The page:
Censorship legislation is rife in Brunei, including the Sedition Act, the Internal Security Act, the Newspaper Act and now the SPC. These laws create a pervasive culture of self-censorship. Brunei’s government-owned internet service provider also closely monitors the internet and forbids content that may be subversive, promote ‘illegitimate reform’, incite disharmony or instability, or is not aligned with ‘religious values, social and societal norms’. Courts also cannot consider the constitutionality of any legislation. Judicial review was abolished in 2004 and only the Sultan can hand-pick a committee to interpret its Constitution.

Significant changes to Brunei’s legal landscape are never publicly debated. In this case, there was no consultation with the people of Brunei — Muslims and non-Muslims — who could be majorly impacted. This is lawmaking by royal fiat. The legislative vehicle the Sultan used for this, and many laws, is the Emergency Order.

Since 1962, Brunei has been in a perpetual state of emergency. The Sultan renews the emergency every two years.This means he can make any ‘orders whatsoever which he considers desirable in the public interest’ while constitutional preconditions such as public danger, war or international threat are ignored. This constitutionally questionable practice escapes international scrutiny.

When Fiji declared a state of emergency in 2009, suspended elections and restricted free speech and assembly, the international community was quick to condemn Fiji and expel it from the Commonwealth. Yet for more than 60 years Brunei has not held elections for its parliament, continues law-making by emergency orders and restricts press freedom. The Sultan is warmly embraced by the Commonwealth and his abuse of emergency powers is rarely criticised outside academia.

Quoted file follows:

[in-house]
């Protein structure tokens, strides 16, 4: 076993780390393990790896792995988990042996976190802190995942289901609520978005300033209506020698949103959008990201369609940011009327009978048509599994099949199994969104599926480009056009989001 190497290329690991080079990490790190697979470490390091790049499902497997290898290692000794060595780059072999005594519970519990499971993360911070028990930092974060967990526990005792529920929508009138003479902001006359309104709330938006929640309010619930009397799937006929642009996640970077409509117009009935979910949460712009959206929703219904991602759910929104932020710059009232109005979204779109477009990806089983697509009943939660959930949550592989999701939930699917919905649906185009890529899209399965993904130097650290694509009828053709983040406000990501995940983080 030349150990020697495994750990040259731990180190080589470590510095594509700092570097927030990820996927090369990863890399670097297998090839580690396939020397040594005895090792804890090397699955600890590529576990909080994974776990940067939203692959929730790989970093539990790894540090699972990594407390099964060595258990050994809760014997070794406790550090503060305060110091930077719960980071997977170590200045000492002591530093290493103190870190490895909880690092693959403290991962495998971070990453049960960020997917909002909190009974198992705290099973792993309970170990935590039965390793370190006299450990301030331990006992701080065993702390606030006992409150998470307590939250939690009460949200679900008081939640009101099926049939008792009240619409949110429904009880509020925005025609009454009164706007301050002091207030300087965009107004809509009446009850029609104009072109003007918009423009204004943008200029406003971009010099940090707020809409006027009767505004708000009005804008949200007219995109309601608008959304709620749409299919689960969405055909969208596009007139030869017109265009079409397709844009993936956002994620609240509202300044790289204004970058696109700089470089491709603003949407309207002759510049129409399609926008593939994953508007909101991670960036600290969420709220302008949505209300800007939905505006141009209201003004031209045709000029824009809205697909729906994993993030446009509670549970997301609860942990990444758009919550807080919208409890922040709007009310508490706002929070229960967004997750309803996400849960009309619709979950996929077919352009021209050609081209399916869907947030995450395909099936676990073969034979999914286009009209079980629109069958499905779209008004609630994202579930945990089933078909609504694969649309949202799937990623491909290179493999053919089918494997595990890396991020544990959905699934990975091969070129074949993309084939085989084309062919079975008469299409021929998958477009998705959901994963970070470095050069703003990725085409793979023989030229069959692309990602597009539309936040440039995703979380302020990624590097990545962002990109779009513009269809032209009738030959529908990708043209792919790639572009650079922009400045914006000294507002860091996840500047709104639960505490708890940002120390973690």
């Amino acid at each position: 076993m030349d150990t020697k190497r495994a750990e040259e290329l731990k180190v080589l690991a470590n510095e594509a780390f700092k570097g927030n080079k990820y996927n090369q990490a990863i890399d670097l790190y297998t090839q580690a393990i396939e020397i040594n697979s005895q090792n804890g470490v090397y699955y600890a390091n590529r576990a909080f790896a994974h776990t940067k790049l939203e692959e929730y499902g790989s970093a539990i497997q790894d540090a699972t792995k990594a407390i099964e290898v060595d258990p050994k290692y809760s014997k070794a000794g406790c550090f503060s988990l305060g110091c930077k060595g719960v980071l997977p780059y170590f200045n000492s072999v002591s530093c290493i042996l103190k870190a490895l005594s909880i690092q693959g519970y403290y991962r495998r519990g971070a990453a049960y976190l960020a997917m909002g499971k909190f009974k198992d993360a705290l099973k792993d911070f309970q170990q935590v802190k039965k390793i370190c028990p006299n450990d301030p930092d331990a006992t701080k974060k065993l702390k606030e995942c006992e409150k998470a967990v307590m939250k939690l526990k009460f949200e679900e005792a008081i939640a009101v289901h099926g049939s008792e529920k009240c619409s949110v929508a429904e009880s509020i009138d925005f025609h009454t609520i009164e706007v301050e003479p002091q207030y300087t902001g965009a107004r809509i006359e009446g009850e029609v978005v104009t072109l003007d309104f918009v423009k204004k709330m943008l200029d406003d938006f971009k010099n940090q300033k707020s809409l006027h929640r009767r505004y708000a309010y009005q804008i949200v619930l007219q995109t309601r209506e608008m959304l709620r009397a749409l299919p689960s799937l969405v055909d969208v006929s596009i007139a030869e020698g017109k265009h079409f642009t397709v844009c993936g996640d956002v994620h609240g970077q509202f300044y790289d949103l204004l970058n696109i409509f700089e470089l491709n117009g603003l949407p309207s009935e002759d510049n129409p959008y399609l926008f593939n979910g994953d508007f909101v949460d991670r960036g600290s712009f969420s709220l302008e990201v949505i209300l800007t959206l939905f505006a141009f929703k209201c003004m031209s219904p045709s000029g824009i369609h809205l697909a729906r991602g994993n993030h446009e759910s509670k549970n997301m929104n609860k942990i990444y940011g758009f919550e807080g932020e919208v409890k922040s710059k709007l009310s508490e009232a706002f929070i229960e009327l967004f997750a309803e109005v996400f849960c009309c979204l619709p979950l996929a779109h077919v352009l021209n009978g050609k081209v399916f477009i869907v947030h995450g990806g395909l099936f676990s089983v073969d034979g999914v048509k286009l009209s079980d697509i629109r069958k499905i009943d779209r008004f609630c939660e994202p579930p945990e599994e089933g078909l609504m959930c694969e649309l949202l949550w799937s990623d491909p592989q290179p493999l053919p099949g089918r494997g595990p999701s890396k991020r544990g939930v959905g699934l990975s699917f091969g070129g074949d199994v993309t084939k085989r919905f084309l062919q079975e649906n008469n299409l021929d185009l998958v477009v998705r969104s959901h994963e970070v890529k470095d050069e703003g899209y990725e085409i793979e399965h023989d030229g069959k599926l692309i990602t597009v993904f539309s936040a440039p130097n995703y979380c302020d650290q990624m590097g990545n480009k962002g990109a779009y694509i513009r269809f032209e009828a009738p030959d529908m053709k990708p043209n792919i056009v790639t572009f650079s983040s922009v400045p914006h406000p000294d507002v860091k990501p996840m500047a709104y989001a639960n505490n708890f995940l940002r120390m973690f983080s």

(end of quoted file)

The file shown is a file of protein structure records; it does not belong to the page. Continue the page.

The government’s full control over Islam further prevented internal comment on the liwat law and other changes. The diversity of voices, interpretations and practices seen across the Muslim world are excluded by Brunei’s constitution that confines its laws and policies to the orthodox Shafi’i school of Islamic law. The Sultan publicly condemns religious pluralism and Islamic liberalism. To express an alternative view on a Quranic text risks the pejorative label of deviancy. Under the SPC this can lead to a charge of blasphemy, heresy, and if it is a central tenet, apostasy.

Censorship, lawmaking by royal fiat and state control on Islam highlight why there was scant public reaction within Brunei to the April 2019 announcement. And as the Sultan probably sensed would happen, international criticism has now ceased after the issue fell out of the headlines. LGBT Bruneians remain silent and hidden. Whether stoning is ever implemented or not, the message sent is clear. LGBT people in Brunei are afraid to canvas for equality, recognition or basic rights, which their nation — as a signatory to the UN Charter — is obligated to give.

Ann Black is Associate Professor at The University of Queensland’s School of Law.

Source : East Asia Forum More